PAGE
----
When I spotted ST ALi just before it opened, I was more than a little bit intrigued. Was it a bar, club, boutique or restaurant? The slick black exterior gave nothing away and the long corridor with ST ALi emblazoned across the wall in bright lights added to the mystery.
Housed in a former nightclub, ST ALi is the second outpost of the Melbourne restaurant/cafe that boasts its own roastery and artisan coffee.
ST ALi is named after the ‘patron saint of coffee’, Ali ibn Umar al-Shadhili, a mystic who introduced coffee beans to the muslim world in the 15th century.
London seems to have fallen in love with the meticulous, perfectionist Antipodean coffee culture, so where better to open the sister joint than in one of city’s top foodie quarters, Clerkenwell.
I met up with the lovely Krista of The Neon Hub for a long lunch at ST ALi, followed by sampling the famous coffee and a peak at the roastery.
Downstairs, ST ALi is buzzing and packed at lunch time, but upstairs is a bit more calm and relaxed – perfect for a good natter. The L-shaped room has a rustic communal table and individual ones for more privacy and it overlooks the atrium and the living plant wall.
The menu is a feast of posh sandwiches with mouth-watering combinations and the inventive breakfasts are served all day, which makes it even harder to pick a dish and stick to it!
I went for the Australian Holiday – Grilled rib eye steak sandwich with roasted garlic aioli and caramelised onions on toasted sourdough. It was a beast of a sandwich and needed to be tackled with a knife and fork.
The steak was excellent quality and was cooked medium-well done – just right for a sandwich as a more bloodied steak would drench the bread.
The roasted garlic aioli was rich and subtle with plenty olive oil and the sweet slow-cooked caramelised onions went perfectly with the meat.
It’s such a mountainous sandwich that it should really come with a steak knife to hack into it. I was concerned that one over-zealous move would send me sandwich flying over to the next table like a Frisbee.
Krista chose the Earl of Sandwich (£13.75) – Soy and mirin spiced pulled pork belly ciabatta with Asian zucchini slaw, cos lettuce and chilli jam. It looked even bigger and more visually pleasing than the steak sandwich, although perhaps mine had the edge on the taste scale.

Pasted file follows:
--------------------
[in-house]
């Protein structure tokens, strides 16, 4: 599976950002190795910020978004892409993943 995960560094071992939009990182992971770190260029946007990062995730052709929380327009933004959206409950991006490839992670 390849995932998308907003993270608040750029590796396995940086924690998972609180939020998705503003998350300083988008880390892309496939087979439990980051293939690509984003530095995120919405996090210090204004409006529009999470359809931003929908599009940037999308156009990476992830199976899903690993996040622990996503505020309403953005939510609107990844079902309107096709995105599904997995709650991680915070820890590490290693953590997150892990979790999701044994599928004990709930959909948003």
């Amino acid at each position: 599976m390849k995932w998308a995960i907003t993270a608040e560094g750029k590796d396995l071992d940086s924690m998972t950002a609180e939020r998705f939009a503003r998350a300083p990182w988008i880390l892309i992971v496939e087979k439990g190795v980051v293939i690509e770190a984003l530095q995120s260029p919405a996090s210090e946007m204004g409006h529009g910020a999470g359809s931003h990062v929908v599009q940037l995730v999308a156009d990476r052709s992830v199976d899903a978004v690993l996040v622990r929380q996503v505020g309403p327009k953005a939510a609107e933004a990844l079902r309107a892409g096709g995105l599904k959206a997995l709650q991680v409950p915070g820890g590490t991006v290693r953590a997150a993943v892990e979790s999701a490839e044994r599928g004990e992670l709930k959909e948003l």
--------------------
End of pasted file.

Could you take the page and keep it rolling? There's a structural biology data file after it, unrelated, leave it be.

The sandwiches were more than enough for lunch, but we couldn’t resist sharing a side of Royal Fluke (£4) – crispy fried Jersey Royals with chipotle mayonnaise.
The potatoes were crispy and soft in the middle with a smoky pimento flavour and the chipotle mayonnaise was delicious and spicy. The portion size was very generous and we struggled to finish the plate.
We decided to make it a boozy lunch mid-way through the meal and ordered a glass of Malbec each. It was the first time I’d tried Malbec, surprisingly as it seems to be a big favourite in London, so I can’t compare. However, I loved the rich, smoky, red berry flavours and it went pretty well with the potatoes.
After a much-needed rest, we went down to inspect the roastery and try one of the famous coffees.
The roastery looked pretty impressive and the smell of freshly ground beans was intoxicating. Unfortunately they’d finished roasting for the day, so we couldn’t see it in action, but get there earlier and you can watch the process.
The baristas told us that the ST ALi in London is much slicker than the original South Melbourne cafe, which is housed in converted warehouse and still has paint splodges and attracts a more bohemian crowd.
With Antipodean coffee culture came the arrival of the ‘flat white’ and surprisingly, it doesn’t feature on ST ALi’s coffee menu. I ordered a latte and it seemed to have all the characteristics of a flat white.
The coffee was strong, rich roasted and creamy and just the right size. It could have been a bit hotter, but it was definitely worth the hype. The combination of the freshly roasted coffee and the expertise of the baristas made it a cut above most other London coffee emporiums.
The tray of baked goods looked so delicious that we found some room and split a Valrhona Chocolate Brownie. It was rich, dense and gooey with chunky walnuts and a drizzling of white chocolate on top.
ST ALi is a wonderful addition to Clerkenwell’s foodie quarter and we can feel quite smug that they picked London for the second outpost. The staff are friendly and have a dry sense of humour – a refreshing change from the perma-smiles and up selling at regular coffee chains.
Another visit to ST ALi is high on my list, to try one of their all-day breakfasts and of course, one of those delicious coffees.
Cherie City was a guest of ST ALi
All photos by Cherie City